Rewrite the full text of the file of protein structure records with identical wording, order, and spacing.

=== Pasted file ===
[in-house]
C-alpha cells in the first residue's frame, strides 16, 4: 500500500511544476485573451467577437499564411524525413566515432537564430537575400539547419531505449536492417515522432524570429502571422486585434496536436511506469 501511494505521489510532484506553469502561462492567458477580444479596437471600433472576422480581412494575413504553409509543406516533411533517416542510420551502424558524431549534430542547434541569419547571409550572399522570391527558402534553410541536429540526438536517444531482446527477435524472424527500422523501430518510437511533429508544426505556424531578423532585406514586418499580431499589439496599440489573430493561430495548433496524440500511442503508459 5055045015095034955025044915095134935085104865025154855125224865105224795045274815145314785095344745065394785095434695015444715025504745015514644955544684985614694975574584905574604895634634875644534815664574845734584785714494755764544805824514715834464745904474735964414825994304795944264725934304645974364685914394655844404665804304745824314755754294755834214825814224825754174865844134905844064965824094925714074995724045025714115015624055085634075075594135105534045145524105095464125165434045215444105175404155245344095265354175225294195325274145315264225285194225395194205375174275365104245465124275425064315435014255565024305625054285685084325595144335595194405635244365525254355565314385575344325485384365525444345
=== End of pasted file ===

[in-house]
C-alpha cells in the first residue's frame, strides 16, 4: 500500500511544476485573451467577437499564411524525413566515432537564430537575400539547419531505449536492417515522432524570429502571422486585434496536436511506469 501511494505521489510532484506553469502561462492567458477580444479596437471600433472576422480581412494575413504553409509543406516533411533517416542510420551502424558524431549534430542547434541569419547571409550572399522570391527558402534553410541536429540526438536517444531482446527477435524472424527500422523501430518510437511533429508544426505556424531578423532585406514586418499580431499589439496599440489573430493561430495548433496524440500511442503508459 5055045015095034955025044915095134935085104865025154855125224865105224795045274815145314785095344745065394785095434695015444715025504745015514644955544684985614694975574584905574604895634634875644534815664574845734584785714494755764544805824514715834464745904474735964414825994304795944264725934304645974364685914394655844404665804304745824314755754294755834214825814224825754174865844134905844064965824094925714074995724045025714115015624055085634075075594135105534045145524105095464125165434045215444105175404155245344095265354175225294195325274145315264225285194225395194205375174275365104245465124275425064315435014255565024305625054285685084325595144335595194405635244365525254355565314385575344325485384365525444345